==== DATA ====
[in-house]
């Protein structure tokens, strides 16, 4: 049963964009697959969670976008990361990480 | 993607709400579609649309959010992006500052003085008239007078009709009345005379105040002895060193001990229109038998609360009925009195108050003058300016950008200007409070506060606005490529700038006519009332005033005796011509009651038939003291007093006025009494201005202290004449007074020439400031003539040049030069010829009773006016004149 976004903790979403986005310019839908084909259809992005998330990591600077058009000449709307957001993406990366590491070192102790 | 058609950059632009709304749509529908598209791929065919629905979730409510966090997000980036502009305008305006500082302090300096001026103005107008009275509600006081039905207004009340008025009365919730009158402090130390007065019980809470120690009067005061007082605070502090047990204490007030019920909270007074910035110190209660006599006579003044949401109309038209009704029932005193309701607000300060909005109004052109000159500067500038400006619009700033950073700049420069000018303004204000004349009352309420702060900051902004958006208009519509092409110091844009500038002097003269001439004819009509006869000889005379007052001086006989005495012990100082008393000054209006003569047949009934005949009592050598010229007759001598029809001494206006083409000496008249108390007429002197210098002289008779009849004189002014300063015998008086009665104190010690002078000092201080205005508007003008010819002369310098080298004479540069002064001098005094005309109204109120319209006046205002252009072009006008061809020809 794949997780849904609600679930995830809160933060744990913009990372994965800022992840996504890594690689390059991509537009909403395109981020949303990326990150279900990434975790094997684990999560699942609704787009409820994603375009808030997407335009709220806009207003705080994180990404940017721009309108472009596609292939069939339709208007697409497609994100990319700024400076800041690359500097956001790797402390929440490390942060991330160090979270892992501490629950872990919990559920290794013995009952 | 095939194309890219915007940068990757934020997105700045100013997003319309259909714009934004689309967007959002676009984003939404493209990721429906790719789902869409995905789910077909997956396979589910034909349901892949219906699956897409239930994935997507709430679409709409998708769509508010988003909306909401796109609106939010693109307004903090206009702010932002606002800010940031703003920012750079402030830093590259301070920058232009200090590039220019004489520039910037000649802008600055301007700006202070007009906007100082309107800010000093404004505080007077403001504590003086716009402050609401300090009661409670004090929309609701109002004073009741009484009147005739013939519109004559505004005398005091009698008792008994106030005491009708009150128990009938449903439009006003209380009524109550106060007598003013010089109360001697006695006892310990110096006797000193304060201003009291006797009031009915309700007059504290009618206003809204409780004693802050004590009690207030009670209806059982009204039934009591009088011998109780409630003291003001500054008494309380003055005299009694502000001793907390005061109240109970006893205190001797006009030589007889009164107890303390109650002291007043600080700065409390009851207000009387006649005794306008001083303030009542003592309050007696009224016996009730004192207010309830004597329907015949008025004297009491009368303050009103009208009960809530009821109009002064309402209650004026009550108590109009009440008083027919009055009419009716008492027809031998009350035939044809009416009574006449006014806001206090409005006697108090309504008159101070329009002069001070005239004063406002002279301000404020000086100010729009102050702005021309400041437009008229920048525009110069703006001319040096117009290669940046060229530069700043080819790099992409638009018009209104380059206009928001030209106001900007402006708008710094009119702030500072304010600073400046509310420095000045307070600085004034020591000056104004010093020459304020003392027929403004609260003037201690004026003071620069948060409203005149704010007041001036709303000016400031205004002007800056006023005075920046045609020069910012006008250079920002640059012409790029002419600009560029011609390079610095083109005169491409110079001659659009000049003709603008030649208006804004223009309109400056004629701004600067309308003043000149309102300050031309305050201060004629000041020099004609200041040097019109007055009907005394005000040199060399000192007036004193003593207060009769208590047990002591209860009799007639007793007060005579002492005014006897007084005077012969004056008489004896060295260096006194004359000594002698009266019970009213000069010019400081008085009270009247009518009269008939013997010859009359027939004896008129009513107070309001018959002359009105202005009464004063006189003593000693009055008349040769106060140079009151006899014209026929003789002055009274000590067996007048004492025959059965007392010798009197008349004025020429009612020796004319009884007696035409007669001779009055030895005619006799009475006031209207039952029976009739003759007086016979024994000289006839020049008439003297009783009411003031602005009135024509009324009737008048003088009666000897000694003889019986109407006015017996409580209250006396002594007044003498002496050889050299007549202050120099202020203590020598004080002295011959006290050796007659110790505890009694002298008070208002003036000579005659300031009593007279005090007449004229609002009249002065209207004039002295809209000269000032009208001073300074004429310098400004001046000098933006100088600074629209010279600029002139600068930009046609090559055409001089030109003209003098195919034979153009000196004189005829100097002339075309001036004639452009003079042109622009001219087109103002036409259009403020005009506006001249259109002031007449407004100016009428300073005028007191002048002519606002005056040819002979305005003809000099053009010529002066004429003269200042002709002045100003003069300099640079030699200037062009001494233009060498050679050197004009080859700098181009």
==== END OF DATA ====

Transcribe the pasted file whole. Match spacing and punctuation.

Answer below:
[in-house]
């Protein structure tokens, strides 16, 4: 049963964009697959969670976008990361990480 | 993607709400579609649309959010992006500052003085008239007078009709009345005379105040002895060193001990229109038998609360009925009195108050003058300016950008200007409070506060606005490529700038006519009332005033005796011509009651038939003291007093006025009494201005202290004449007074020439400031003539040049030069010829009773006016004149 976004903790979403986005310019839908084909259809992005998330990591600077058009000449709307957001993406990366590491070192102790 | 058609950059632009709304749509529908598209791929065919629905979730409510966090997000980036502009305008305006500082302090300096001026103005107008009275509600006081039905207004009340008025009365919730009158402090130390007065019980809470120690009067005061007082605070502090047990204490007030019920909270007074910035110190209660006599006579003044949401109309038209009704029932005193309701607000300060909005109004052109000159500067500038400006619009700033950073700049420069000018303004204000004349009352309420702060900051902004958006208009519509092409110091844009500038002097003269001439004819009509006869000889005379007052001086006989005495012990100082008393000054209006003569047949009934005949009592050598010229007759001598029809001494206006083409000496008249108390007429002197210098002289008779009849004189002014300063015998008086009665104190010690002078000092201080205005508007003008010819002369310098080298004479540069002064001098005094005309109204109120319209006046205002252009072009006008061809020809 794949997780849904609600679930995830809160933060744990913009990372994965800022992840996504890594690689390059991509537009909403395109981020949303990326990150279900990434975790094997684990999560699942609704787009409820994603375009808030997407335009709220806009207003705080994180990404940017721009309108472009596609292939069939339709208007697409497609994100990319700024400076800041690359500097956001790797402390929440490390942060991330160090979270892992501490629950872990919990559920290794013995009952 | 095939194309890219915007940068990757934020997105700045100013997003319309259909714009934004689309967007959002676009984003939404493209990721429906790719789902869409995905789910077909997956396979589910034909349901892949219906699956897409239930994935997507709430679409709409998708769509508010988003909306909401796109609106939010693109307004903090206009702010932002606002800010940031703003920012750079402030830093590259301070920058232009200090590039220019004489520039910037000649802008600055301007700006202070007009906007100082309107800010000093404004505080007077403001504590003086716009402050609401300090009661409670004090929309609701109002004073009741009484009147005739013939519109004559505004005398005091009698008792008994106030005491009708009150128990009938449903439009006003209380009524109550106060007598003013010089109360001697006695006892310990110096006797000193304060201003009291006797009031009915309700007059504290009618206003809204409780004693802050004590009690207030009670209806059982009204039934009591009088011998109780409630003291003001500054008494309380003055005299009694502000001793907390005061109240109970006893205190001797006009030589007889009164107890303390109650002291007043600080700065409390009851207000009387006649005794306008001083303030009542003592309050007696009224016996009730004192207010309830004597329907015949008025004297009491009368303050009103009208009960809530009821109009002064309402209650004026009550108590109009009440008083027919009055009419009716008492027809031998009350035939044809009416009574006449006014806001206090409005006697108090309504008159101070329009002069001070005239004063406002002279301000404020000086100010729009102050702005021309400041437009008229920048525009110069703006001319040096117009290669940046060229530069700043080819790099992409638009018009209104380059206009928001030209106001900007402006708008710094009119702030500072304010600073400046509310420095000045307070600085004034020591000056104004010093020459304020003392027929403004609260003037201690004026003071620069948060409203005149704010007041001036709303000016400031205004002007800056006023005075920046045609020069910012006008250079920002640059012409790029002419600009560029011609390079610095083109005169491409110079001659659009000049003709603008030649208006804004223009309109400056004629701004600067309308003043000149309102300050031309305050201060004629000041020099004609200041040097019109007055009907005394005000040199060399000192007036004193003593207060009769208590047990002591209860009799007639007793007060005579002492005014006897007084005077012969004056008489004896060295260096006194004359000594002698009266019970009213000069010019400081008085009270009247009518009269008939013997010859009359027939004896008129009513107070309001018959002359009105202005009464004063006189003593000693009055008349040769106060140079009151006899014209026929003789002055009274000590067996007048004492025959059965007392010798009197008349004025020429009612020796004319009884007696035409007669001779009055030895005619006799009475006031209207039952029976009739003759007086016979024994000289006839020049008439003297009783009411003031602005009135024509009324009737008048003088009666000897000694003889019986109407006015017996409580209250006396002594007044003498002496050889050299007549202050120099202020203590020598004080002295011959006290050796007659110790505890009694002298008070208002003036000579005659300031009593007279005090007449004229609002009249002065209207004039002295809209000269000032009208001073300074004429310098400004001046000098933006100088600074629209010279600029002139600068930009046609090559055409001089030109003209003098195919034979153009000196004189005829100097002339075309001036004639452009003079042109622009001219087109103002036409259009403020005009506006001249259109002031007449407004100016009428300073005028007191002048002519606002005056040819002979305005003809000099053009010529002066004429003269200042002709002045100003003069300099640079030699200037062009001494233009060498050679050197004009080859700098181009």